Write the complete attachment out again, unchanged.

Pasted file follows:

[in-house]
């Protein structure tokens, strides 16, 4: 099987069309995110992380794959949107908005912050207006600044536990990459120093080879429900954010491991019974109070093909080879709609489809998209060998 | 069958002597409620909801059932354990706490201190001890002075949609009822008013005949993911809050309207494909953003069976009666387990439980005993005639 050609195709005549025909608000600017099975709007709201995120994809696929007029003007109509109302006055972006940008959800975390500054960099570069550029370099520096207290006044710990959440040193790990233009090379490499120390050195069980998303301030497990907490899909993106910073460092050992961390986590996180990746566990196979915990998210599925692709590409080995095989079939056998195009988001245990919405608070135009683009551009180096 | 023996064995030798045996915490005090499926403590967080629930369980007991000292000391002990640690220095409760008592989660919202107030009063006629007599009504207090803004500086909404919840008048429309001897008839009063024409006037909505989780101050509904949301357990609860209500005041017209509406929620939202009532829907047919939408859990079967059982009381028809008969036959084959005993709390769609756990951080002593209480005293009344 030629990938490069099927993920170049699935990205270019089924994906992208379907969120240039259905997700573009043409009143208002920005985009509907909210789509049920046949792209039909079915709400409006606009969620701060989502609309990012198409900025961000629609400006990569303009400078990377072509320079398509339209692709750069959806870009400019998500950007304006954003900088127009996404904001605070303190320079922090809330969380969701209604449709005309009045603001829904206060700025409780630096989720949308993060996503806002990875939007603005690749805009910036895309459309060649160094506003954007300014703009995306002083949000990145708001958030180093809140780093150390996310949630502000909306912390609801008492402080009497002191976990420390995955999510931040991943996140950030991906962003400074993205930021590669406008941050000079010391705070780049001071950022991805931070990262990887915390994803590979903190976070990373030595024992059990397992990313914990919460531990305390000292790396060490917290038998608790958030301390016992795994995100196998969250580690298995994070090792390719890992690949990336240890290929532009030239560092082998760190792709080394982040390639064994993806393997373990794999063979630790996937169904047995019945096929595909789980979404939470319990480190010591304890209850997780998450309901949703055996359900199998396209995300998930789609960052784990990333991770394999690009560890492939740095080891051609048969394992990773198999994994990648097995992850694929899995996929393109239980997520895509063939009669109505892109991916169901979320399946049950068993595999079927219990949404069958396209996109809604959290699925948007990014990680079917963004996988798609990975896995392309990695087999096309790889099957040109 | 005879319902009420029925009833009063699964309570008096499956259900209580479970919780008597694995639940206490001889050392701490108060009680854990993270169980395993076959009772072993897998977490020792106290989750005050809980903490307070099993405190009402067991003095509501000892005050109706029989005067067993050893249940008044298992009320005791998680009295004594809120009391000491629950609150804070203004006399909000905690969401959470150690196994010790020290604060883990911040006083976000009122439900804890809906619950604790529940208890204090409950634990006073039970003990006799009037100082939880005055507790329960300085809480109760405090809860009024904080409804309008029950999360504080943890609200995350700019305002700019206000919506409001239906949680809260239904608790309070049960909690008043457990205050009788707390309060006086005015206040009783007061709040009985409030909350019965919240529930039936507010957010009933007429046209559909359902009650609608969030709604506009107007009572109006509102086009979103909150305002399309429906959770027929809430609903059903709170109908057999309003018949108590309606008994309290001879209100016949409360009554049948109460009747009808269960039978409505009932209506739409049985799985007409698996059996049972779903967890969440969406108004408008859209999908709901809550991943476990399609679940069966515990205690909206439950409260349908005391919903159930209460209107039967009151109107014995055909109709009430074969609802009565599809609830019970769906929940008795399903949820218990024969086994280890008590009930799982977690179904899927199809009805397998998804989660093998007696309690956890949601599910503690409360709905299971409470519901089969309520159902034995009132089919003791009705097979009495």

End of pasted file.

[in-house]
């Protein structure tokens, strides 16, 4: 099987069309995110992380794959949107908005912050207006600044536990990459120093080879429900954010491991019974109070093909080879709609489809998209060998 | 069958002597409620909801059932354990706490201190001890002075949609009822008013005949993911809050309207494909953003069976009666387990439980005993005639 050609195709005549025909608000600017099975709007709201995120994809696929007029003007109509109302006055972006940008959800975390500054960099570069550029370099520096207290006044710990959440040193790990233009090379490499120390050195069980998303301030497990907490899909993106910073460092050992961390986590996180990746566990196979915990998210599925692709590409080995095989079939056998195009988001245990919405608070135009683009551009180096 | 023996064995030798045996915490005090499926403590967080629930369980007991000292000391002990640690220095409760008592989660919202107030009063006629007599009504207090803004500086909404919840008048429309001897008839009063024409006037909505989780101050509904949301357990609860209500005041017209509406929620939202009532829907047919939408859990079967059982009381028809008969036959084959005993709390769609756990951080002593209480005293009344 030629990938490069099927993920170049699935990205270019089924994906992208379907969120240039259905997700573009043409009143208002920005985009509907909210789509049920046949792209039909079915709400409006606009969620701060989502609309990012198409900025961000629609400006990569303009400078990377072509320079398509339209692709750069959806870009400019998500950007304006954003900088127009996404904001605070303190320079922090809330969380969701209604449709005309009045603001829904206060700025409780630096989720949308993060996503806002990875939007603005690749805009910036895309459309060649160094506003954007300014703009995306002083949000990145708001958030180093809140780093150390996310949630502000909306912390609801008492402080009497002191976990420390995955999510931040991943996140950030991906962003400074993205930021590669406008941050000079010391705070780049001071950022991805931070990262990887915390994803590979903190976070990373030595024992059990397992990313914990919460531990305390000292790396060490917290038998608790958030301390016992795994995100196998969250580690298995994070090792390719890992690949990336240890290929532009030239560092082998760190792709080394982040390639064994993806393997373990794999063979630790996937169904047995019945096929595909789980979404939470319990480190010591304890209850997780998450309901949703055996359900199998396209995300998930789609960052784990990333991770394999690009560890492939740095080891051609048969394992990773198999994994990648097995992850694929899995996929393109239980997520895509063939009669109505892109991916169901979320399946049950068993595999079927219990949404069958396209996109809604959290699925948007990014990680079917963004996988798609990975896995392309990695087999096309790889099957040109 | 005879319902009420029925009833009063699964309570008096499956259900209580479970919780008597694995639940206490001889050392701490108060009680854990993270169980395993076959009772072993897998977490020792106290989750005050809980903490307070099993405190009402067991003095509501000892005050109706029989005067067993050893249940008044298992009320005791998680009295004594809120009391000491629950609150804070203004006399909000905690969401959470150690196994010790020290604060883990911040006083976000009122439900804890809906619950604790529940208890204090409950634990006073039970003990006799009037100082939880005055507790329960300085809480109760405090809860009024904080409804309008029950999360504080943890609200995350700019305002700019206000919506409001239906949680809260239904608790309070049960909690008043457990205050009788707390309060006086005015206040009783007061709040009985409030909350019965919240529930039936507010957010009933007429046209559909359902009650609608969030709604506009107007009572109006509102086009979103909150305002399309429906959770027929809430609903059903709170109908057999309003018949108590309606008994309290001879209100016949409360009554049948109460009747009808269960039978409505009932209506739409049985799985007409698996059996049972779903967890969440969406108004408008859209999908709901809550991943476990399609679940069966515990205690909206439950409260349908005391919903159930209460209107039967009151109107014995055909109709009430074969609802009565599809609830019970769906929940008795399903949820218990024969086994280890008590009930799982977690179904899927199809009805397998998804989660093998007696309690956890949601599910503690409360709905299971409470519901089969309520159902034995009132089919003791009705097979009495």